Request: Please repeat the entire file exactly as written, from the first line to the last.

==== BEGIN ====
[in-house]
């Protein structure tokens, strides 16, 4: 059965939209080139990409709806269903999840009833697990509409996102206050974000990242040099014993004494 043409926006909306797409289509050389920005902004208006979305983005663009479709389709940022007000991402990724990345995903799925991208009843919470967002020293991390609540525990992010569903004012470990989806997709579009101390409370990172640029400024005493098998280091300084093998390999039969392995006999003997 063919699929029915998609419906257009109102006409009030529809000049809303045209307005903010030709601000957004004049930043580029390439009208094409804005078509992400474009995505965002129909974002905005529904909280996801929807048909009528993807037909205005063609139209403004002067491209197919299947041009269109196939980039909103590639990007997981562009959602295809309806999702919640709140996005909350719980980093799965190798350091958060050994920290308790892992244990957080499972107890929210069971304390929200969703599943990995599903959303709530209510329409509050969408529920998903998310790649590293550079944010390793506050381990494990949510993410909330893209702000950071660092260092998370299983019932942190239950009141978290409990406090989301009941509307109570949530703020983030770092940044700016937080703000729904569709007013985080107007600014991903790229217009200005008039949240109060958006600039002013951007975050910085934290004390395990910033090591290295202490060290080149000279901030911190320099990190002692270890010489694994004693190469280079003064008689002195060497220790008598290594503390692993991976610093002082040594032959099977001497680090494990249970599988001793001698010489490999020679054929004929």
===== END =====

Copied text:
[in-house]
């Protein structure tokens, strides 16, 4: 059965939209080139990409709806269903999840009833697990509409996102206050974000990242040099014993004494 043409926006909306797409289509050389920005902004208006979305983005663009479709389709940022007000991402990724990345995903799925991208009843919470967002020293991390609540525990992010569903004012470990989806997709579009101390409370990172640029400024005493098998280091300084093998390999039969392995006999003997 063919699929029915998609419906257009109102006409009030529809000049809303045209307005903010030709601000957004004049930043580029390439009208094409804005078509992400474009995505965002129909974002905005529904909280996801929807048909009528993807037909205005063609139209403004002067491209197919299947041009269109196939980039909103590639990007997981562009959602295809309806999702919640709140996005909350719980980093799965190798350091958060050994920290308790892992244990957080499972107890929210069971304390929200969703599943990995599903959303709530209510329409509050969408529920998903998310790649590293550079944010390793506050381990494990949510993410909330893209702000950071660092260092998370299983019932942190239950009141978290409990406090989301009941509307109570949530703020983030770092940044700016937080703000729904569709007013985080107007600014991903790229217009200005008039949240109060958006600039002013951007975050910085934290004390395990910033090591290295202490060290080149000279901030911190320099990190002692270890010489694994004693190469280079003064008689002195060497220790008598290594503390692993991976610093002082040594032959099977001497680090494990249970599988001793001698010489490999020679054929004929």